BrightEdge Secures 'Share Of Voice' Patent
Patents have become bargaining chips for tech companies. Microsoft paid $1.1 billion for 800 from AOL, and Google's move to acquire Motorola Mobility for $12.5 billion was driven, in part, by a patent portfolio.
Now, the United States Patent and Trademark Office has issued BrightEdge Technologies, an enterprise SEO platform provider, its first patent that measures share of voice in search engine rankings.
Jim Yu, CEO at BrightEdge and one of the patent inventors, said: "We began developing the technology about four and half years ago to help marketers understand how they perform in search relative to competitors."
Patents have become a sort of status symbol in search engine marketing, identifying companies as leaders with the ability to innovate. Venture capitalists look to invest in companies holding patents.
The BrightEdge patent -- USPTO No. 8,135,706 -- describes a method to crawl, index and report on a range of online activities associated with a Web site or business, along with how pages serve up in search results, efforts in paid search and display advertising, presence in social shares and mentions on social networks and in blogs and news sites, explains Bill Slawski, founder of SEO by the Sea, which offers SEO services.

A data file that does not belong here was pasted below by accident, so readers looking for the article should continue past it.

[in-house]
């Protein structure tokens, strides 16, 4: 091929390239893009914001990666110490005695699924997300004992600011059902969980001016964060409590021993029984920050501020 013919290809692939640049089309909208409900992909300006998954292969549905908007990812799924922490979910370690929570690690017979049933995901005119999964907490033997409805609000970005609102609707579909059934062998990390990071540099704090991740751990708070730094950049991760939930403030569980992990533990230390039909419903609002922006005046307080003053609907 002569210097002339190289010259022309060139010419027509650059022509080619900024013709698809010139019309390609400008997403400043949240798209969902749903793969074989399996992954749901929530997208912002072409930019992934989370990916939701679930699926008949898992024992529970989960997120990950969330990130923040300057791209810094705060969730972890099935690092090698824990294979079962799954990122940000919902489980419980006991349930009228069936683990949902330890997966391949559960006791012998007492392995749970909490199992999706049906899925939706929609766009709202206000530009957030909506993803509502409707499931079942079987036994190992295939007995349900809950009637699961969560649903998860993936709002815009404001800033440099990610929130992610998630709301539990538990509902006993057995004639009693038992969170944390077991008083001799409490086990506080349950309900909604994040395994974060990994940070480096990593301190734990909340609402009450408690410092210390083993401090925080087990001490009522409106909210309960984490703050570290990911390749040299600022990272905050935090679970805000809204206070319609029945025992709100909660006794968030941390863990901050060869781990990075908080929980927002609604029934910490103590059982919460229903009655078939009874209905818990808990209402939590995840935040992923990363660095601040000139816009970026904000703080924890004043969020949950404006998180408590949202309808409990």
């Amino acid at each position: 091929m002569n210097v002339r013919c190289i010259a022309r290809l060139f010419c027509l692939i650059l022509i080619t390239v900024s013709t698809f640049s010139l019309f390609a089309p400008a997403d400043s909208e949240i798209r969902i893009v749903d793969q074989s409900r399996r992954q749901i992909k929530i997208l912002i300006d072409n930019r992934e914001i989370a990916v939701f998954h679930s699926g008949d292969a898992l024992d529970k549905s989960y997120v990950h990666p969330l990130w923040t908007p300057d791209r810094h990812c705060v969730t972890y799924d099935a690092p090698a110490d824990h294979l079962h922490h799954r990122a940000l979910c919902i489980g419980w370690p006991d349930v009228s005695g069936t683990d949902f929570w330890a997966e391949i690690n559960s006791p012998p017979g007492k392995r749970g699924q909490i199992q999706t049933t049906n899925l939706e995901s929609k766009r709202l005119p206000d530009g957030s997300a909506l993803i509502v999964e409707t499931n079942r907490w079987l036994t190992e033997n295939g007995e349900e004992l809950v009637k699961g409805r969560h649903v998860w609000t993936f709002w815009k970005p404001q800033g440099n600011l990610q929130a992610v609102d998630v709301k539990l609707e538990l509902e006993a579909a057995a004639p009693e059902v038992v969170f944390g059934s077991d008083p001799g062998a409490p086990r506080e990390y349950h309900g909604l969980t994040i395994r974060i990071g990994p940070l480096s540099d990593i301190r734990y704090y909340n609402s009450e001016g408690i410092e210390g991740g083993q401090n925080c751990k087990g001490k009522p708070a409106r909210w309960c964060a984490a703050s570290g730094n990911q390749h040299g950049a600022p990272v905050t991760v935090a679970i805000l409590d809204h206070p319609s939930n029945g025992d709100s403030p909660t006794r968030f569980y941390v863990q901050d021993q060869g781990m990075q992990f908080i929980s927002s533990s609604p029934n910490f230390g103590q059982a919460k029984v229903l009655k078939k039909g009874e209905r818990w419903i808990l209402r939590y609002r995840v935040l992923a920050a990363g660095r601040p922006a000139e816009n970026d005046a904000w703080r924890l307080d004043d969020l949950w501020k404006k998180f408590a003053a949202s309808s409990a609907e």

"Share of voice might be calculated in comparison with competitors based on different keywords and categories or topics," Slawski said. "Conversion data might be correlated with this data to suggest future efforts and approaches."
Slawski, known for his expertise in dissecting patents filed by Google, Yahoo and Microsoft, said the BrightEdge patent covers activities related to crawling Web documents to compare organic and paid-search efforts, suggestion on keywords based on ranking or competitors. It also points to uncovering links, mentions and social shares, as well as analysis of search results through analytics and conversion data.
"As with most patents, the description provides some ideas of what might be intended under the patent, but doesn't necessarily provide a road map to all aspects of how the technology claimed in the patent might be implemented," he said. "It's also possible that other approaches or implementations might have been followed."